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Chaucer ellesmere

Chaucer as a pilgrim, from the Ellesmere Manuscript of the Canterbury Tales. Courtesy Wikimedia Commons.

Geoffrey Chaucer
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Portrait of Chaucer from the 17th century.
Occupation Author, poet, philosopher, bureaucratdiplomat

Geoffrey Chaucer (?1343 - 25 October 1400), known as the Father of English literature, is widely considered the greatest English poet of the Middle Ages and was the first poet to have been buried in Poets' Corner of Westminster Abbey. While he achieved fame during his lifetime as an author, philosopher, alchemist and astronomer, composing a scientific treatise on the astrolabe for his ten year-old son Lewis, Chaucer also maintained an active career in the civil service as a bureaucrat, courtier and diplomat. Among his many works, which include The Book of the Duchess, the House of Fame, the Legend of Good Women and Troilus and Criseyde, he is best loved today for The Canterbury Tales. Chaucer is a crucial figure in developing the legitimacy of the vernacular, Middle English, at a time when the dominant literary languages in England were French and Latin.

LifeEdit

Geoffrey Chaucer The Founder of Our Language11:47

Geoffrey Chaucer The Founder of Our Language

Chaucer was born in London sometime around 1343, though the precise date and location of his birth remain unknown. His father and grandfather were both London vintners; several previous generations had been merchants in Ipswich. (His family name derives from the French chausseur, meaning "shoemaker".[1]) In 1324 John Chaucer, Geoffrey's father, was kidnapped by an aunt in the hope of marrying the twelve-year-old boy to her daughter in an attempt to keep property in Ipswich. The aunt was imprisoned and the £250 fine levied suggests that the family was financially secure - bourgeois, if not elite.[2] John Chaucer married Agnes Copton, who, in 1349, inherited properties including 24 shops in London from her uncle, Hamo de Copton, who is describedTemplate:By whom as the "moneyer" at the Tower of London.

Geoffrey Chaucer - Illustration from Cassell's History of England - Century Edition - published circa 1902

Geoffrey Chaucher, from Cassell's History of England (1902). Courtesy Wikimedia Commons.

While records concerning the lives of his contemporary poets, William Langland and the Pearl Poet are practically non-existent, since Chaucer was a public servant, his official life is very well documented, with nearly five hundred written items testifying to his career. The first of the "Chaucer Life Records" appears in 1357, in the household accounts of Elizabeth de Burgh, the Countess of Ulster, when he became the noblewoman's page through his father's connections.[3] He also worked as a courtier, a diplomat, and a civil servant, as well as working for the king, collecting and inventorying scrap metal.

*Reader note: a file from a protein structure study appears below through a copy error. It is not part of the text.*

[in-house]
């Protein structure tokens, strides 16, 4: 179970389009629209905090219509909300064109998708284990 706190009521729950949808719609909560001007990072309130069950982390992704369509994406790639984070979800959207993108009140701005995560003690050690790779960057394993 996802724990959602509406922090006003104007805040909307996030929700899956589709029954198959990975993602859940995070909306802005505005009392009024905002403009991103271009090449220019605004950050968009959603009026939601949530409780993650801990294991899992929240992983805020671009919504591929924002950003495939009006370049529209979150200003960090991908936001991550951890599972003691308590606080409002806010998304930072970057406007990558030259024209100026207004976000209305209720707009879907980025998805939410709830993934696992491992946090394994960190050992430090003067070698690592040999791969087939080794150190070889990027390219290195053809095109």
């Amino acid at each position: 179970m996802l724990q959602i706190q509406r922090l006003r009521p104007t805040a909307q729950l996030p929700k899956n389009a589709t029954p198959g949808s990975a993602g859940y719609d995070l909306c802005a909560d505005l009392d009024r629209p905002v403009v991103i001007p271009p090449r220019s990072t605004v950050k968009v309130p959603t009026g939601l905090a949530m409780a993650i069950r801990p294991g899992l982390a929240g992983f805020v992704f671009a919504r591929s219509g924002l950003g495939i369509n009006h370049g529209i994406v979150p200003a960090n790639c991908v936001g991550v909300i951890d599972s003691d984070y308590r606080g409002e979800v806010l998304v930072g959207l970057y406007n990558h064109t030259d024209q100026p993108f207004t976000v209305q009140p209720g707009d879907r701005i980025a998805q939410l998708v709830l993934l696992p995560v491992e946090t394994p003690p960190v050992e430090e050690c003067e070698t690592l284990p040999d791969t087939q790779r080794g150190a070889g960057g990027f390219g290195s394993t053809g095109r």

In 1359, in the early stages of the Hundred Years' War, Edward III invaded France, and Chaucer travelled with Lionel of Antwerp, 1st Duke of Clarence, Elizabeth's husband, as part of the English army. In 1360, he was captured during the siege of Rheims. Edward paid £16 for his ransom,[4] a considerable sum, and Chaucer was released.

After this, Chaucer's life is uncertain, but he seems to have travelled in France, Spain, and Flanders, possibly as a messenger and perhaps even going on a pilgrimage to Santiago de Compostela. Around 1366, Chaucer married Philippa (de) Roet. She was a lady-in-waiting to Edward III's queen, Philippa of Hainault, and a sister of Katherine Swynford, who later (ca. 1396) became the third wife of John of Gaunt. It is uncertain how many children Chaucer and Philippa had, but three or four are most commonly cited. His son, Thomas Chaucer, had an illustrious career, as chief butler to four kings, envoy to France, and Speaker of the House of Commons. Thomas' daughter, Alice, married the Duke of Suffolk. Thomas' great-grandson (Geoffrey's great-great-grandson), John de la Pole, Earl of Lincoln, was the heir to the throne designated by Richard III before he was deposed. Geoffrey's other children probably included Elizabeth Chaucy, a nun at Barking Abbey.[5][6] Agnes, an attendant at Henry IV's coronation; and another son, Lewis Chaucer.

Chaucer probably studied law in the Inner Temple (an Inn of Court) at this time. He became a member of the royal court of Edward III as a varlet de chambre, yeoman, or esquire on 20 June 1367, a position which could entail a wide variety of tasks. His wife also received a pension for court employment. He travelled abroad many times, at least some of them in his role as a valet. In 1368, he may have attended the wedding of Lionel of Antwerp to Violante Visconti, daughter of Galeazzo II Visconti, in Milan. Two other literary stars of the era were in attendance: Jean Froissart and Petrarch. Around this time, Chaucer is believed to have written The Book of the Duchess in honour of Blanche of Lancaster, the late wife of John of Gaunt, who died in 1369.